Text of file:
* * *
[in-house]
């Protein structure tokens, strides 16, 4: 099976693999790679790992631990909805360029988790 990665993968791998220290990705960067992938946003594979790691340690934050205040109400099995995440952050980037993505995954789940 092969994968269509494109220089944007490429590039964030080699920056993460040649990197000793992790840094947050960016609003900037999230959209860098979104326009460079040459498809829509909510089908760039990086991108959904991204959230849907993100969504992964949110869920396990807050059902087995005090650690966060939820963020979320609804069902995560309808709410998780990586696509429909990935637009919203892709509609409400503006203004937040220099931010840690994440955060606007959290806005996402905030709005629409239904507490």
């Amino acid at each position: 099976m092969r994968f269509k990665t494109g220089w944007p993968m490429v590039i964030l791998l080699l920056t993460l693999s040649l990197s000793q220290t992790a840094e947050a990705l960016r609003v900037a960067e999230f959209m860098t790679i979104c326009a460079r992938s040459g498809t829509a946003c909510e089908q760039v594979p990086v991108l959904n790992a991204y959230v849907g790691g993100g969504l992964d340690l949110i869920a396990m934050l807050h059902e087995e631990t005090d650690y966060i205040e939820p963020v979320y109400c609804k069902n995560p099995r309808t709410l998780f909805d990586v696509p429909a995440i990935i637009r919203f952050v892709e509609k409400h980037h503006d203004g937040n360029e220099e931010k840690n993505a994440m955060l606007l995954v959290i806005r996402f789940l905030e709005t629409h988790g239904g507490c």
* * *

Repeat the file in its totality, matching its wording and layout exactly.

[in-house]
């Protein structure tokens, strides 16, 4: 099976693999790679790992631990909805360029988790 990665993968791998220290990705960067992938946003594979790691340690934050205040109400099995995440952050980037993505995954789940 092969994968269509494109220089944007490429590039964030080699920056993460040649990197000793992790840094947050960016609003900037999230959209860098979104326009460079040459498809829509909510089908760039990086991108959904991204959230849907993100969504992964949110869920396990807050059902087995005090650690966060939820963020979320609804069902995560309808709410998780990586696509429909990935637009919203892709509609409400503006203004937040220099931010840690994440955060606007959290806005996402905030709005629409239904507490």
């Amino acid at each position: 099976m092969r994968f269509k990665t494109g220089w944007p993968m490429v590039i964030l791998l080699l920056t993460l693999s040649l990197s000793q220290t992790a840094e947050a990705l960016r609003v900037a960067e999230f959209m860098t790679i979104c326009a460079r992938s040459g498809t829509a946003c909510e089908q760039v594979p990086v991108l959904n790992a991204y959230v849907g790691g993100g969504l992964d340690l949110i869920a396990m934050l807050h059902e087995e631990t005090d650690y966060i205040e939820p963020v979320y109400c609804k069902n995560p099995r309808t709410l998780f909805d990586v696509p429909a995440i990935i637009r919203f952050v892709e509609k409400h980037h503006d203004g937040n360029e220099e931010k840690n993505a994440m955060l606007l995954v959290i806005r996402f789940l905030e709005t629409h988790g239904g507490c």